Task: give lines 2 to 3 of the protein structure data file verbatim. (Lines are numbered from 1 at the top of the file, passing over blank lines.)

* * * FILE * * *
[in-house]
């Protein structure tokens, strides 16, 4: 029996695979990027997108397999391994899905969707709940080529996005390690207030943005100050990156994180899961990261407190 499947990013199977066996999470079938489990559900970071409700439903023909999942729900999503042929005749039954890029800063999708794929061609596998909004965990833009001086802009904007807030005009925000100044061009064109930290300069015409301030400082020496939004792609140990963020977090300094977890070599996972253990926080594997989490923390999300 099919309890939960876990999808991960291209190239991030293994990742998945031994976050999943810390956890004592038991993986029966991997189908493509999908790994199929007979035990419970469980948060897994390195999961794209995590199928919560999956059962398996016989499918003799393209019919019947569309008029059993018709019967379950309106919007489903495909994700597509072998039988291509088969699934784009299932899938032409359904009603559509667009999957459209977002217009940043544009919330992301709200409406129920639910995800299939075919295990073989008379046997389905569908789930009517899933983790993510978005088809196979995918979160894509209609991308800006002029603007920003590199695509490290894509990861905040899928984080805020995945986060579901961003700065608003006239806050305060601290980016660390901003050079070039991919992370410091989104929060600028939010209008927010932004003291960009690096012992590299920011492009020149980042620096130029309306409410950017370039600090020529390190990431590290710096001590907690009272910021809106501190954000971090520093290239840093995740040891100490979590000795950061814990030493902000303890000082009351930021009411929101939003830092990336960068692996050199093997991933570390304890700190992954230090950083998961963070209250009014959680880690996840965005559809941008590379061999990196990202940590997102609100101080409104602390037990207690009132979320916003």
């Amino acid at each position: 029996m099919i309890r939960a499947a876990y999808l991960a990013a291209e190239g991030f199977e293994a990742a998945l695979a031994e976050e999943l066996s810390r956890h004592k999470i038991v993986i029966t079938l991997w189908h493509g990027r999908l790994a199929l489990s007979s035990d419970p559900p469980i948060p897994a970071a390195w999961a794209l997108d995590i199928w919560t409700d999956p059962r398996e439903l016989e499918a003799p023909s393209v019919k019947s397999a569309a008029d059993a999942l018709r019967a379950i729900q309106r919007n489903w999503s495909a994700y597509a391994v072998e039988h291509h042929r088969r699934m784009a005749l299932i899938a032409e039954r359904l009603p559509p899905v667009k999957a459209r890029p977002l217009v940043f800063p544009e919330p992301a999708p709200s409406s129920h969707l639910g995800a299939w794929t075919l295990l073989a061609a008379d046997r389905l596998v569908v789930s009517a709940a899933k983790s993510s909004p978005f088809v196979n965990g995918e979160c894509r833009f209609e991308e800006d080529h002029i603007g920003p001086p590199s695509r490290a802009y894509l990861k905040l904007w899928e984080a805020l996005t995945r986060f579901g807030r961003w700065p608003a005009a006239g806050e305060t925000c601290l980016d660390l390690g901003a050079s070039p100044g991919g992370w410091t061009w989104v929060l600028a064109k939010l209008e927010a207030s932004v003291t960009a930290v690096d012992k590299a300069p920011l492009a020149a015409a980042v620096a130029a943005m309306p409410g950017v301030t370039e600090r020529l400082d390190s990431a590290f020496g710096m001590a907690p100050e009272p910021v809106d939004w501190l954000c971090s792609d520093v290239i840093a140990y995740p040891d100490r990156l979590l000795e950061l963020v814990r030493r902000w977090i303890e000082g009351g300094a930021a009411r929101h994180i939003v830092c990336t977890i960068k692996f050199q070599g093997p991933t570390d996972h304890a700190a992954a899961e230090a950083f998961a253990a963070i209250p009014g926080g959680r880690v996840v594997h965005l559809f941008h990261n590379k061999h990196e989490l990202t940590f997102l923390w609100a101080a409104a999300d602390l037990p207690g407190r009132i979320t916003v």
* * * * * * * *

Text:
């Protein structure tokens, strides 16, 4: 029996695979990027997108397999391994899905969707709940080529996005390690207030943005100050990156994180899961990261407190 499947990013199977066996999470079938489990559900970071409700439903023909999942729900999503042929005749039954890029800063999708794929061609596998909004965990833009001086802009904007807030005009925000100044061009064109930290300069015409301030400082020496939004792609140990963020977090300094977890070599996972253990926080594997989490923390999300 099919309890939960876990999808991960291209190239991030293994990742998945031994976050999943810390956890004592038991993986029966991997189908493509999908790994199929007979035990419970469980948060897994390195999961794209995590199928919560999956059962398996016989499918003799393209019919019947569309008029059993018709019967379950309106919007489903495909994700597509072998039988291509088969699934784009299932899938032409359904009603559509667009999957459209977002217009940043544009919330992301709200409406129920639910995800299939075919295990073989008379046997389905569908789930009517899933983790993510978005088809196979995918979160894509209609991308800006002029603007920003590199695509490290894509990861905040899928984080805020995945986060579901961003700065608003006239806050305060601290980016660390901003050079070039991919992370410091989104929060600028939010209008927010932004003291960009690096012992590299920011492009020149980042620096130029309306409410950017370039600090020529390190990431590290710096001590907690009272910021809106501190954000971090520093290239840093995740040891100490979590000795950061814990030493902000303890000082009351930021009411929101939003830092990336960068692996050199093997991933570390304890700190992954230090950083998961963070209250009014959680880690996840965005559809941008590379061999990196990202940590997102609100101080409104602390037990207690009132979320916003």
């Amino acid at each position: 029996m099919i309890r939960a499947a876990y999808l991960a990013a291209e190239g991030f199977e293994a990742a998945l695979a031994e976050e999943l066996s810390r956890h004592k999470i038991v993986i029966t079938l991997w189908h493509g990027r999908l790994a199929l489990s007979s035990d419970p559900p469980i948060p897994a970071a390195w999961a794209l997108d995590i199928w919560t409700d999956p059962r398996e439903l016989e499918a003799p023909s393209v019919k019947s397999a569309a008029d059993a999942l018709r019967a379950i729900q309106r919007n489903w999503s495909a994700y597509a391994v072998e039988h291509h042929r088969r699934m784009a005749l299932i899938a032409e039954r359904l009603p559509p899905v667009k999957a459209r890029p977002l217009v940043f800063p544009e919330p992301a999708p709200s409406s129920h969707l639910g995800a299939w794929t075919l295990l073989a061609a008379d046997r389905l596998v569908v789930s009517a709940a899933k983790s993510s909004p978005f088809v196979n965990g995918e979160c894509r833009f209609e991308e800006d080529h002029i603007g920003p001086p590199s695509r490290a802009y894509l990861k905040l904007w899928e984080a805020l996005t995945r986060f579901g807030r961003w700065p608003a005009a006239g806050e305060t925000c601290l980016d660390l390690g901003a050079s070039p100044g991919g992370w410091t061009w989104v929060l600028a064109k939010l209008e927010a207030s932004v003291t960009a930290v690096d012992k590299a300069p920011l492009a020149a015409a980042v620096a130029a943005m309306p409410g950017v301030t370039e600090r020529l400082d390190s990431a590290f020496g710096m001590a907690p100050e009272p910021v809106d939004w501190l954000c971090s792609d520093v290239i840093a140990y995740p040891d100490r990156l979590l000795e950061l963020v814990r030493r902000w977090i303890e000082g009351g300094a930021a009411r929101h994180i939003v830092c990336t977890i960068k692996f050199q070599g093997p991933t570390d996972h304890a700190a992954a899961e230090a950083f998961a253990a963070i209250p009014g926080g959680r880690v996840v594997h965005l559809f941008h990261n590379k061999h990196e989490l990202t940590f997102l923390w609100a101080a409104a999300d602390l037990p207690g407190r009132i979320t916003v």